History Database Project: Creating an “Entity Relationship Diagram”

To build the History Research Database in FileMaker, we need to define our “entities”–that is, the core sorts of data that will make up the database. Entities are also known as “tables.”  We might think of an entity as a single spreadsheet: each row in the spreadsheet is a separate record in the database; each column is a field, or a general type of data. The power of a relational database is that we can put these different entities together to build searches, generate reports, and organize activities.  Here’s my first crack at an Entity Relationship Diagram (ERD) with three possible fields in each table (there will be many more in fact).

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I propose four entities in the database:

Sources: information about books, articles, archival materials, etc.

Objects: research object we want to store and keep track of, such as: documents, maps, images, graphs, PDFs, statistical tables, website URLs, etc.

Notes: our annotations, comments, and transcriptions of sources and objects, tagged with subject headings and linked to writing and digital projects.

Projects: what we produce from our analysis of our sources, objects, and notes, such as chapters, books, articles, visualizations, annotated bibliographies, etc.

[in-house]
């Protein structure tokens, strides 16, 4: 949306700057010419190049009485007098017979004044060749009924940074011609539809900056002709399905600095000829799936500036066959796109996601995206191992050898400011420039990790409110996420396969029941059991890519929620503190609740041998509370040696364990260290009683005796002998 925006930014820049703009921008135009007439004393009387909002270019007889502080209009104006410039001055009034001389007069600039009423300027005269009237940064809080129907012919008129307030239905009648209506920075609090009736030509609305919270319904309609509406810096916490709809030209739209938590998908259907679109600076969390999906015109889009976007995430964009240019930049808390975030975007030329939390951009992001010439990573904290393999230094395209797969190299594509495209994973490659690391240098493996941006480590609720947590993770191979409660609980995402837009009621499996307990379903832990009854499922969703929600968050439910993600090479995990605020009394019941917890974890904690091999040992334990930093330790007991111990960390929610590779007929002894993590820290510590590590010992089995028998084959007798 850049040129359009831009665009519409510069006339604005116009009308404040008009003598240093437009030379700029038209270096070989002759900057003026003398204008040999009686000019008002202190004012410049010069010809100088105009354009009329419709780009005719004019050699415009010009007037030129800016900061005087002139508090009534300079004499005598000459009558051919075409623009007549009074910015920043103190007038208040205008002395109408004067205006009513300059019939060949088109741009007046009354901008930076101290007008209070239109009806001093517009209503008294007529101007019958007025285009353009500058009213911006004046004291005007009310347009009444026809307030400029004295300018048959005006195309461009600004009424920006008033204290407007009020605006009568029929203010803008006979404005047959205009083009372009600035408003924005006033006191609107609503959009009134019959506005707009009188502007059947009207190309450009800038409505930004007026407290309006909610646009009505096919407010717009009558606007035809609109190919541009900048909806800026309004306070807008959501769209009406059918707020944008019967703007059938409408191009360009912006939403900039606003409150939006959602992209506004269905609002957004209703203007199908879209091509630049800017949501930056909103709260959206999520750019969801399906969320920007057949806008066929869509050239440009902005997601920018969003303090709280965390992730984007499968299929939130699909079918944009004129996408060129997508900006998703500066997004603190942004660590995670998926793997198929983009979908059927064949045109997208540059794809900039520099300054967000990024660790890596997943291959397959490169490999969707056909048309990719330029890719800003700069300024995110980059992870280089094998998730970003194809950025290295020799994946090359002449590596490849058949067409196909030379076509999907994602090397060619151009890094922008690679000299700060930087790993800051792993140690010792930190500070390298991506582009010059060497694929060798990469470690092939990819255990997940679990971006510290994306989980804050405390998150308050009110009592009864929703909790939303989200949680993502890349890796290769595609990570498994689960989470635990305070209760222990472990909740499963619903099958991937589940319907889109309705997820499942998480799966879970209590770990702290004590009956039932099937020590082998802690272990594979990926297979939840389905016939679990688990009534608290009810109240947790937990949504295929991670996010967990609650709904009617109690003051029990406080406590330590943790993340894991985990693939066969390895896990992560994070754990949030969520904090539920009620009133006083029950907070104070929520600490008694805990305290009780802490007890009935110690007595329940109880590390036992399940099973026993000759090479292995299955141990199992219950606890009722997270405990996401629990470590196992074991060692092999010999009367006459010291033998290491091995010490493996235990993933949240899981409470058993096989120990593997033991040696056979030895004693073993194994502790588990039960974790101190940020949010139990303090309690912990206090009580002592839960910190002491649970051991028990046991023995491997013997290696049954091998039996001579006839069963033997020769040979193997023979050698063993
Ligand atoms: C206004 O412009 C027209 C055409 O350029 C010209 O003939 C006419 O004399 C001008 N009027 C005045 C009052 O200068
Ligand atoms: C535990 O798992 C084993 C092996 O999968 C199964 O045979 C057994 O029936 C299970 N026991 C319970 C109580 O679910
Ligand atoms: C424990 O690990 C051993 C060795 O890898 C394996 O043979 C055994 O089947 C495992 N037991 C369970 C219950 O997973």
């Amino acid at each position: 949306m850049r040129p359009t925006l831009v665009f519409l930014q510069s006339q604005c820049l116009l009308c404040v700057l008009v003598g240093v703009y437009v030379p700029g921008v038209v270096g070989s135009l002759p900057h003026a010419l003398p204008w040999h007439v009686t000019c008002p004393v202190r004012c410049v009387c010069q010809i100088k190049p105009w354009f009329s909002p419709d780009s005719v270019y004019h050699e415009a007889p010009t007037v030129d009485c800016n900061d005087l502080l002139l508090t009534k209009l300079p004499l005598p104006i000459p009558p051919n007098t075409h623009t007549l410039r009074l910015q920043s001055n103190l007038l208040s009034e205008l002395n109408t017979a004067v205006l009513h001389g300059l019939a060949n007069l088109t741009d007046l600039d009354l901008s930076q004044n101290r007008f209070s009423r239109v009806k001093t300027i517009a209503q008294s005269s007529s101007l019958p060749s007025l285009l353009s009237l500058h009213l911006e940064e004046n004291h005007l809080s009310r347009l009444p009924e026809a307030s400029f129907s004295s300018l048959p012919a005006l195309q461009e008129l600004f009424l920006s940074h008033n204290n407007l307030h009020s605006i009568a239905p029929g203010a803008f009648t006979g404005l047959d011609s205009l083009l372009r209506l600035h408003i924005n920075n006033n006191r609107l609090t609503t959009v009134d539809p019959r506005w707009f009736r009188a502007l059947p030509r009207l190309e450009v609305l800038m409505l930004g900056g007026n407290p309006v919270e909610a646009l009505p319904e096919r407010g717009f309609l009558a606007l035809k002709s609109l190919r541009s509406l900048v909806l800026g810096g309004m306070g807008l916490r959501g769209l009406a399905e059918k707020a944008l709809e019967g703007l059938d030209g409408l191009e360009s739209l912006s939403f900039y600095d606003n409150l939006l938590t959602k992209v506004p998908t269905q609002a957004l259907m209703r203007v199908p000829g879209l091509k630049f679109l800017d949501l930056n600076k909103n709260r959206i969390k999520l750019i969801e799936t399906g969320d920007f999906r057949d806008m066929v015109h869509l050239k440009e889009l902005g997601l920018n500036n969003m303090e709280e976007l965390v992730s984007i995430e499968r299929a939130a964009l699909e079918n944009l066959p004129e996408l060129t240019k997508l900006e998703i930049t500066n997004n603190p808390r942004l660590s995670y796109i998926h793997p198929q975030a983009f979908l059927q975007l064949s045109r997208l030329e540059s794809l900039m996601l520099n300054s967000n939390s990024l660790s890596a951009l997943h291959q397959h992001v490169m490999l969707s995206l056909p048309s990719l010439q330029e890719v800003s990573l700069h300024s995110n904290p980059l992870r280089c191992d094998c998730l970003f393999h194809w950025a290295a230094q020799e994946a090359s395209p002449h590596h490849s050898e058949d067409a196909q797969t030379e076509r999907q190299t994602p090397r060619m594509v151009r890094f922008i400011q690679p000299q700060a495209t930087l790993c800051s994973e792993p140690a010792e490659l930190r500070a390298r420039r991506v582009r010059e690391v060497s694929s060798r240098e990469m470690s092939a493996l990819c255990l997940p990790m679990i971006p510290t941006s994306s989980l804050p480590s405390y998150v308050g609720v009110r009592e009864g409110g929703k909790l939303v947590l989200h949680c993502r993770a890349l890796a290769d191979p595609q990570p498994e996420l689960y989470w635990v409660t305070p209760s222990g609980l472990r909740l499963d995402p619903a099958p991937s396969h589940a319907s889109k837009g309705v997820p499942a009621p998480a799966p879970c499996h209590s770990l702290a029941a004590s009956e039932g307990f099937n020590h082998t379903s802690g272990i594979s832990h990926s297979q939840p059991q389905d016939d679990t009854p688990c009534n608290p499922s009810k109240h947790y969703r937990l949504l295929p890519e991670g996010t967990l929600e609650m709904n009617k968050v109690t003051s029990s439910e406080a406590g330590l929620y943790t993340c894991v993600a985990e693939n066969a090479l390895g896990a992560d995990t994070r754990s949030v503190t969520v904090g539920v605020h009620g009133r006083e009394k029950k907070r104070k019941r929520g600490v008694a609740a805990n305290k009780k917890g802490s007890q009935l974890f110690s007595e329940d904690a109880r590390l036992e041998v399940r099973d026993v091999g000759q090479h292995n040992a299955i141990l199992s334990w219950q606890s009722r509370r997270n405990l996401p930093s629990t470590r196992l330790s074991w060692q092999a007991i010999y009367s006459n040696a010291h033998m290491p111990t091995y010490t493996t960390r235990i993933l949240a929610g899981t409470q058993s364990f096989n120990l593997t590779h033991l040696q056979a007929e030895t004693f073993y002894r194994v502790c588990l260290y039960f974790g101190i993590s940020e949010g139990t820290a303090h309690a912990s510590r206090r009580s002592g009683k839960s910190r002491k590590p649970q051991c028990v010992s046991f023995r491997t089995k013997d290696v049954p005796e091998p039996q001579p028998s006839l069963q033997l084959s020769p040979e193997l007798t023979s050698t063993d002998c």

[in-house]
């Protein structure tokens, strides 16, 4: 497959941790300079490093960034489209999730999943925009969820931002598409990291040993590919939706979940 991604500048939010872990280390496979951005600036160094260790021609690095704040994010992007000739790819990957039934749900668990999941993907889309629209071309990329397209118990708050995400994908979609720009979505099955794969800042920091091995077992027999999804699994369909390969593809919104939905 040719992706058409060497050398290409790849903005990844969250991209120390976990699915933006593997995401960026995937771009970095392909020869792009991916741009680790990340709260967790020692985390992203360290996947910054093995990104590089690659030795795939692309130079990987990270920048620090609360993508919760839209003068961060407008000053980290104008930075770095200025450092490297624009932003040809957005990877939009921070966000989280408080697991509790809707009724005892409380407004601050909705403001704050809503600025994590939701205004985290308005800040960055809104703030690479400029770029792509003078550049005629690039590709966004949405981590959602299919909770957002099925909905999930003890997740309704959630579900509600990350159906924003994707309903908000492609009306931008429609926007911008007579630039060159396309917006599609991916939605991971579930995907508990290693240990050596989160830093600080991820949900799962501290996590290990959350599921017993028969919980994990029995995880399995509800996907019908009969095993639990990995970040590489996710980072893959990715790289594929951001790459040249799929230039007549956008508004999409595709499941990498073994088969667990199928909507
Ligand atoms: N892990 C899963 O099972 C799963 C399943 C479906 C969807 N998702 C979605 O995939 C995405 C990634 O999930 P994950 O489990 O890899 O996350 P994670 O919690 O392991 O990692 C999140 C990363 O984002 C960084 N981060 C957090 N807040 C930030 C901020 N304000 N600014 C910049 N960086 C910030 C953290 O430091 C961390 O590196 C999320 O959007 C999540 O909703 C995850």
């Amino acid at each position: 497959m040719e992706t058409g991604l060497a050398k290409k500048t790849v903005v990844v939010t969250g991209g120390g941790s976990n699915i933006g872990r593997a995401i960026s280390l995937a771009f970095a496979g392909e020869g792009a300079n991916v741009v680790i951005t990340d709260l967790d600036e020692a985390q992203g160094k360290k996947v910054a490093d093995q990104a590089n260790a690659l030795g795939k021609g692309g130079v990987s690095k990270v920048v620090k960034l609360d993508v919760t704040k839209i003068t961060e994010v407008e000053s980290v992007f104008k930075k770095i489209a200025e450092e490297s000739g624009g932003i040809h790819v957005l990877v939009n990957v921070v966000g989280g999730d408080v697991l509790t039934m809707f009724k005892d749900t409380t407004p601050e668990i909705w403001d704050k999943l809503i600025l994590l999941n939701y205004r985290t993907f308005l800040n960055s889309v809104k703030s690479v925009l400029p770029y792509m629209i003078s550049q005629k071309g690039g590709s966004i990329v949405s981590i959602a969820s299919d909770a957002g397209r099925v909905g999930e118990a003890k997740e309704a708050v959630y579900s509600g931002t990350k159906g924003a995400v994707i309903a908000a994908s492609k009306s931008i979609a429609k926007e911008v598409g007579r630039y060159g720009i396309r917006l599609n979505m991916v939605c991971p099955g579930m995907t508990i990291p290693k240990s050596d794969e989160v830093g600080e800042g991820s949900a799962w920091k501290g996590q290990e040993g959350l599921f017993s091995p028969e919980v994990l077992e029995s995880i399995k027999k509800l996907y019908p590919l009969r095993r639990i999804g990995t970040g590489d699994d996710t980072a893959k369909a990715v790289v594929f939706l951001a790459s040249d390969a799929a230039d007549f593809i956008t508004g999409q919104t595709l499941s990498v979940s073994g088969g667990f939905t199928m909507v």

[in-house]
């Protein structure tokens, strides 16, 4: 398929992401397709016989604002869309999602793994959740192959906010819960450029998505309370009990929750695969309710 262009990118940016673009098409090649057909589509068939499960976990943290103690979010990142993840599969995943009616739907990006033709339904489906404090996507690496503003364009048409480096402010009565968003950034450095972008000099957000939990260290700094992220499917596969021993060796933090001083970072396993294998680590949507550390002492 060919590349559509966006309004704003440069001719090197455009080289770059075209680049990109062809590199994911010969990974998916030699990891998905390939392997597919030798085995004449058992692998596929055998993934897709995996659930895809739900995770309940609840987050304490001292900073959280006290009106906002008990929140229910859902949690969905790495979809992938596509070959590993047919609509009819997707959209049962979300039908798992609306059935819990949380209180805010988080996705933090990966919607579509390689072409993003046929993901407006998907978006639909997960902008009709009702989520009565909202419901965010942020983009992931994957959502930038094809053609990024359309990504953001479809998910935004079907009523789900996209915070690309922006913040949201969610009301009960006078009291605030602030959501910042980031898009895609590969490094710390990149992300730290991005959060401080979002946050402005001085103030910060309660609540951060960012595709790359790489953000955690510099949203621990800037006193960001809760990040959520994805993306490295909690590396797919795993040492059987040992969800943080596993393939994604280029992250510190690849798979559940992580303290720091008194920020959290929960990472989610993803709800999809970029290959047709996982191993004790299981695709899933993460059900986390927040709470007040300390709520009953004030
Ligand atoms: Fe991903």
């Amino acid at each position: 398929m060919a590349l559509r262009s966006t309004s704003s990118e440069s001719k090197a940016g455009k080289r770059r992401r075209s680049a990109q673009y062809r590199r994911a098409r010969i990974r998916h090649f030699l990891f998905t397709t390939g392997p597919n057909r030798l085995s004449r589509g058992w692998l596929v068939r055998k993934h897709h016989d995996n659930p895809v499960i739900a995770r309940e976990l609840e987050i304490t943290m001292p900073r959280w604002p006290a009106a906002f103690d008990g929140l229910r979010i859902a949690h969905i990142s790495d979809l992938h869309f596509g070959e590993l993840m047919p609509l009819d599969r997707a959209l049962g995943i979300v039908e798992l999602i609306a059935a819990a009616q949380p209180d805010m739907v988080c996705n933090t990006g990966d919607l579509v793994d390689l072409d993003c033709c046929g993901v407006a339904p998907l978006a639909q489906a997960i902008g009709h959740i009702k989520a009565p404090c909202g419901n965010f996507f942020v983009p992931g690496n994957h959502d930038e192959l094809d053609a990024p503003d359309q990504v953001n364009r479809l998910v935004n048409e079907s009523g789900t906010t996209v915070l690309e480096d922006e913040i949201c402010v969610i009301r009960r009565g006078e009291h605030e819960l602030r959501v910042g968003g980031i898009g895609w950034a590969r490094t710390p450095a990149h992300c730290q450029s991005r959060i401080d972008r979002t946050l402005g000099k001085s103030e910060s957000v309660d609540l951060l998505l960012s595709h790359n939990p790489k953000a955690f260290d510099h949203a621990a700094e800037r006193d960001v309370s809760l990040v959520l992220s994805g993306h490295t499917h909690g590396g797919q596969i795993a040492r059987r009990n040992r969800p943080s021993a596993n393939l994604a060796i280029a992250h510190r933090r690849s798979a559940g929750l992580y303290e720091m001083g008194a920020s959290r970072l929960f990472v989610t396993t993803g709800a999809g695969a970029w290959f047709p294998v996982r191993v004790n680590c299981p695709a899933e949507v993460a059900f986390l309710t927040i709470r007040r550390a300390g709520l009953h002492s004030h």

As this ERD shows, each entity has a defined “one-to-many” relationship with at least one other entity.  Getting this right is the key to making a relational database work.  The connectors indicate that every Source in the database can have many Objects (for example, I recently took a bunch of photos of maps in the wonderful Historical Atlas of Maine: one book, many maps), but not the other way around.  I can take many Notes from this book, my Source, but I’m going to limit myself to no more than one Source per Note.  As I build my Projects, I will probably associate many Notes and Objects with a particular Project, but not the other way around.  (This last set of relationships is a bit tricky, and I will possibly have to revise).

So, for now, this is my presumed ERD for the History Research Database.  Comments?  Suggestions?  I’ll keep working on this and post a full diagram with all of the fields as I make more progress.